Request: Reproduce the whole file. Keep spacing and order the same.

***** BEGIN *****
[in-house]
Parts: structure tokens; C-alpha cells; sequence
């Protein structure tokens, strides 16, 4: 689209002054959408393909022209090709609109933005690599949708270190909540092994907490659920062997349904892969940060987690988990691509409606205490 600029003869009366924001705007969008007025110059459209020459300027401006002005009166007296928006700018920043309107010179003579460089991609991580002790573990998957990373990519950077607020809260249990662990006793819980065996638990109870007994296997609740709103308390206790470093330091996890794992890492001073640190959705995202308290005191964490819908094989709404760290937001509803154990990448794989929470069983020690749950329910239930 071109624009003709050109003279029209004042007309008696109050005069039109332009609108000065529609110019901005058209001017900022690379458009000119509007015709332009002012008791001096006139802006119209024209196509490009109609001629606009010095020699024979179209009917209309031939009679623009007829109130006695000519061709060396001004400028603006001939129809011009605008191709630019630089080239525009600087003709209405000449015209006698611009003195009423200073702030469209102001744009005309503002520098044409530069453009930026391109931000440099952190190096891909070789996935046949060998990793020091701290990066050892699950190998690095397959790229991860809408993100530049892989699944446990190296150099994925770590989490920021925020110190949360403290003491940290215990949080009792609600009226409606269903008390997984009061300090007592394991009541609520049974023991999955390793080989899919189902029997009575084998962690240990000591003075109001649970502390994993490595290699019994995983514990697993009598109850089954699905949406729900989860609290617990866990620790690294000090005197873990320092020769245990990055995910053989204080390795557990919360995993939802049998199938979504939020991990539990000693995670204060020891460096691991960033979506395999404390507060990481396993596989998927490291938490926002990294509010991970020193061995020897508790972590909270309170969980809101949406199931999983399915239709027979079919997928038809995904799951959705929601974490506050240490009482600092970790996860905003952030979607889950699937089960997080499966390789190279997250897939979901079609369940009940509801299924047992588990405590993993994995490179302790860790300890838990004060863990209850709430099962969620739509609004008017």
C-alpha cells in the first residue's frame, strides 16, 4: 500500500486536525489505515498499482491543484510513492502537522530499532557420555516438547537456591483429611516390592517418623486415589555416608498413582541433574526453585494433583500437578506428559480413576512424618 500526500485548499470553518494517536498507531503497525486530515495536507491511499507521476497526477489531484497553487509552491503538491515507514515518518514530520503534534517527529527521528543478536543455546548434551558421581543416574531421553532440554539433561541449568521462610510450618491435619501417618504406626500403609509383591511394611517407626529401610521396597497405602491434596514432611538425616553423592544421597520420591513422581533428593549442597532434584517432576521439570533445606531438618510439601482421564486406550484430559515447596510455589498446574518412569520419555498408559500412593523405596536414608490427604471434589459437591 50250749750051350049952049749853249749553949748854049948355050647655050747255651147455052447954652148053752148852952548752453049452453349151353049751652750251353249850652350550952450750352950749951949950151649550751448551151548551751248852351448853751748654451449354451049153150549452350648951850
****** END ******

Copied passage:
[in-house]
Parts: structure tokens; C-alpha cells; sequence
């Protein structure tokens, strides 16, 4: 689209002054959408393909022209090709609109933005690599949708270190909540092994907490659920062997349904892969940060987690988990691509409606205490 600029003869009366924001705007969008007025110059459209020459300027401006002005009166007296928006700018920043309107010179003579460089991609991580002790573990998957990373990519950077607020809260249990662990006793819980065996638990109870007994296997609740709103308390206790470093330091996890794992890492001073640190959705995202308290005191964490819908094989709404760290937001509803154990990448794989929470069983020690749950329910239930 071109624009003709050109003279029209004042007309008696109050005069039109332009609108000065529609110019901005058209001017900022690379458009000119509007015709332009002012008791001096006139802006119209024209196509490009109609001629606009010095020699024979179209009917209309031939009679623009007829109130006695000519061709060396001004400028603006001939129809011009605008191709630019630089080239525009600087003709209405000449015209006698611009003195009423200073702030469209102001744009005309503002520098044409530069453009930026391109931000440099952190190096891909070789996935046949060998990793020091701290990066050892699950190998690095397959790229991860809408993100530049892989699944446990190296150099994925770590989490920021925020110190949360403290003491940290215990949080009792609600009226409606269903008390997984009061300090007592394991009541609520049974023991999955390793080989899919189902029997009575084998962690240990000591003075109001649970502390994993490595290699019994995983514990697993009598109850089954699905949406729900989860609290617990866990620790690294000090005197873990320092020769245990990055995910053989204080390795557990919360995993939802049998199938979504939020991990539990000693995670204060020891460096691991960033979506395999404390507060990481396993596989998927490291938490926002990294509010991970020193061995020897508790972590909270309170969980809101949406199931999983399915239709027979079919997928038809995904799951959705929601974490506050240490009482600092970790996860905003952030979607889950699937089960997080499966390789190279997250897939979901079609369940009940509801299924047992588990405590993993994995490179302790860790300890838990004060863990209850709430099962969620739509609004008017």
C-alpha cells in the first residue's frame, strides 16, 4: 500500500486536525489505515498499482491543484510513492502537522530499532557420555516438547537456591483429611516390592517418623486415589555416608498413582541433574526453585494433583500437578506428559480413576512424618 500526500485548499470553518494517536498507531503497525486530515495536507491511499507521476497526477489531484497553487509552491503538491515507514515518518514530520503534534517527529527521528543478536543455546548434551558421581543416574531421553532440554539433561541449568521462610510450618491435619501417618504406626500403609509383591511394611517407626529401610521396597497405602491434596514432611538425616553423592544421597520420591513422581533428593549442597532434584517432576521439570533445606531438618510439601482421564486406550484430559515447596510455589498446574518412569520419555498408559500412593523405596536414608490427604471434589459437591 50250749750051350049952049749853249749553949748854049948355050647655050747255651147455052447954652148053752148852952548752453049452453349151353049751652750251353249850652350550952450750352950749951949950151649550751448551151548551751248852351448853751748654451449354451049153150549452350648951850